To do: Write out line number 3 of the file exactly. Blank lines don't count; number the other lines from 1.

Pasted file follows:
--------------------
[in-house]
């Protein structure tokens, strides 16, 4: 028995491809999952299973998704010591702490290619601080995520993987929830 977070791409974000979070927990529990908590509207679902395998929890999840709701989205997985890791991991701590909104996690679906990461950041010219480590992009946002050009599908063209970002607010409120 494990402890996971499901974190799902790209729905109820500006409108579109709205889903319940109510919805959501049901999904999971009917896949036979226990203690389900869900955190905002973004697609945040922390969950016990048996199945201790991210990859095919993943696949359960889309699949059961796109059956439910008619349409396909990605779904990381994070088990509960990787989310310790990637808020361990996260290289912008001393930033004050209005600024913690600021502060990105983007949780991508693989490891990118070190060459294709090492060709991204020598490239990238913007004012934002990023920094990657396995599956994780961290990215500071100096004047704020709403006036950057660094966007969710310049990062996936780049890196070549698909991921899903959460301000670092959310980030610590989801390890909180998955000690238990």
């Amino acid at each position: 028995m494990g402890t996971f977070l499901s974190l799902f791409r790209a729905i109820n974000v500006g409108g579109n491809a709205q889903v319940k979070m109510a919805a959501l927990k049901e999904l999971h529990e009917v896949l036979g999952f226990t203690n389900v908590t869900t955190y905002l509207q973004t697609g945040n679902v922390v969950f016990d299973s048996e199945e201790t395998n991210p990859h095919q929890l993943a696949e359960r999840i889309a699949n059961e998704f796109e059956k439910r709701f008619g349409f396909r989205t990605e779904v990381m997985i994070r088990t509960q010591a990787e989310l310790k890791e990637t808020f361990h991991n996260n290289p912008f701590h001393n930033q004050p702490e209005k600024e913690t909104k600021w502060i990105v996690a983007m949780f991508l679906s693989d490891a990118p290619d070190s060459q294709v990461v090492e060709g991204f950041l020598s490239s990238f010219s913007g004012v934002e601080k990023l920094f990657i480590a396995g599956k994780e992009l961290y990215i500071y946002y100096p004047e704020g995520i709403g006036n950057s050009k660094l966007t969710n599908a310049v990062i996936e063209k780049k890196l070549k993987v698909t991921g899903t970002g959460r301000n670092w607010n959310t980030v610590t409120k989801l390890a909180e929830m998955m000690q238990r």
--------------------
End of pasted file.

């Amino acid at each position: 028995m494990g402890t996971f977070l499901s974190l799902f791409r790209a729905i109820n974000v500006g409108g579109n491809a709205q889903v319940k979070m109510a919805a959501l927990k049901e999904l999971h529990e009917v896949l036979g999952f226990t203690n389900v908590t869900t955190y905002l509207q973004t697609g945040n679902v922390v969950f016990d299973s048996e199945e201790t395998n991210p990859h095919q929890l993943a696949e359960r999840i889309a699949n059961e998704f796109e059956k439910r709701f008619g349409f396909r989205t990605e779904v990381m997985i994070r088990t509960q010591a990787e989310l310790k890791e990637t808020f361990h991991n996260n290289p912008f701590h001393n930033q004050p702490e209005k600024e913690t909104k600021w502060i990105v996690a983007m949780f991508l679906s693989d490891a990118p290619d070190s060459q294709v990461v090492e060709g991204f950041l020598s490239s990238f010219s913007g004012v934002e601080k990023l920094f990657i480590a396995g599956k994780e992009l961290y990215i500071y946002y100096p004047e704020g995520i709403g006036n950057s050009k660094l966007t969710n599908a310049v990062i996936e063209k780049k890196l070549k993987v698909t991921g899903t970002g959460r301000n670092w607010n959310t980030v610590t409120k989801l390890a909180e929830m998955m000690q238990r």